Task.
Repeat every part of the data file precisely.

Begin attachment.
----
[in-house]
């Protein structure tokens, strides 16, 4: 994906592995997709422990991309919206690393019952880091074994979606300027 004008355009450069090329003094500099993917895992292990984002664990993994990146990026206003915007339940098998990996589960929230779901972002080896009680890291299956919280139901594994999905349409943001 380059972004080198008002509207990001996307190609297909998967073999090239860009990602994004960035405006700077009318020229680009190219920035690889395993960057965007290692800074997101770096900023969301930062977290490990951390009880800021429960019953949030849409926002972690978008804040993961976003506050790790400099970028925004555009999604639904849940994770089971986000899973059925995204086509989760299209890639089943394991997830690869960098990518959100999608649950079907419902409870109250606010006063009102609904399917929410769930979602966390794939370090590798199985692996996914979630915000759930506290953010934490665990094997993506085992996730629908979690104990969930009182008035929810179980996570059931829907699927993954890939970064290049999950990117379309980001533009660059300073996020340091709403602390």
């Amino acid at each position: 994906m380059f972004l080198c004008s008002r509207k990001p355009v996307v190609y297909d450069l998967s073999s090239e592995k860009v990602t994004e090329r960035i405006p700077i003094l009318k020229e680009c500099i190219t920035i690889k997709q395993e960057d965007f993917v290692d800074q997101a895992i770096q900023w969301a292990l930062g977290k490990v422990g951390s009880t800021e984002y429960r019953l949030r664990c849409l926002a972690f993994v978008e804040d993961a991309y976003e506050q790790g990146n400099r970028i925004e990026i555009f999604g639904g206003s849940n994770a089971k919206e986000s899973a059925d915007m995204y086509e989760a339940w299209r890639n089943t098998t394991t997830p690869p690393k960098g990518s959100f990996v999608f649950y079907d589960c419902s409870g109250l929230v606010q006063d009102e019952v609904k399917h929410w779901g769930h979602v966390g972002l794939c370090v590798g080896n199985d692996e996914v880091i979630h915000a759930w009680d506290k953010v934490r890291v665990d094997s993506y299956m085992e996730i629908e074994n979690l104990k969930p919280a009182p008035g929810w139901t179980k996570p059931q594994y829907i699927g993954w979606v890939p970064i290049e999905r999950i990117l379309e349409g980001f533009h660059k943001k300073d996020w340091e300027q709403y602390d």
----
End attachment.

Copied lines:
[in-house]
């Protein structure tokens, strides 16, 4: 994906592995997709422990991309919206690393019952880091074994979606300027 004008355009450069090329003094500099993917895992292990984002664990993994990146990026206003915007339940098998990996589960929230779901972002080896009680890291299956919280139901594994999905349409943001 380059972004080198008002509207990001996307190609297909998967073999090239860009990602994004960035405006700077009318020229680009190219920035690889395993960057965007290692800074997101770096900023969301930062977290490990951390009880800021429960019953949030849409926002972690978008804040993961976003506050790790400099970028925004555009999604639904849940994770089971986000899973059925995204086509989760299209890639089943394991997830690869960098990518959100999608649950079907419902409870109250606010006063009102609904399917929410769930979602966390794939370090590798199985692996996914979630915000759930506290953010934490665990094997993506085992996730629908979690104990969930009182008035929810179980996570059931829907699927993954890939970064290049999950990117379309980001533009660059300073996020340091709403602390």
């Amino acid at each position: 994906m380059f972004l080198c004008s008002r509207k990001p355009v996307v190609y297909d450069l998967s073999s090239e592995k860009v990602t994004e090329r960035i405006p700077i003094l009318k020229e680009c500099i190219t920035i690889k997709q395993e960057d965007f993917v290692d800074q997101a895992i770096q900023w969301a292990l930062g977290k490990v422990g951390s009880t800021e984002y429960r019953l949030r664990c849409l926002a972690f993994v978008e804040d993961a991309y976003e506050q790790g990146n400099r970028i925004e990026i555009f999604g639904g206003s849940n994770a089971k919206e986000s899973a059925d915007m995204y086509e989760a339940w299209r890639n089943t098998t394991t997830p690869p690393k960098g990518s959100f990996v999608f649950y079907d589960c419902s409870g109250l929230v606010q006063d009102e019952v609904k399917h929410w779901g769930h979602v966390g972002l794939c370090v590798g080896n199985d692996e996914v880091i979630h915000a759930w009680d506290k953010v934490r890291v665990d094997s993506y299956m085992e996730i629908e074994n979690l104990k969930p919280a009182p008035g929810w139901t179980k996570p059931q594994y829907i699927g993954w979606v890939p970064i290049e999905r999950i990117l379309e349409g980001f533009h660059k943001k300073d996020w340091e300027q709403y602390d």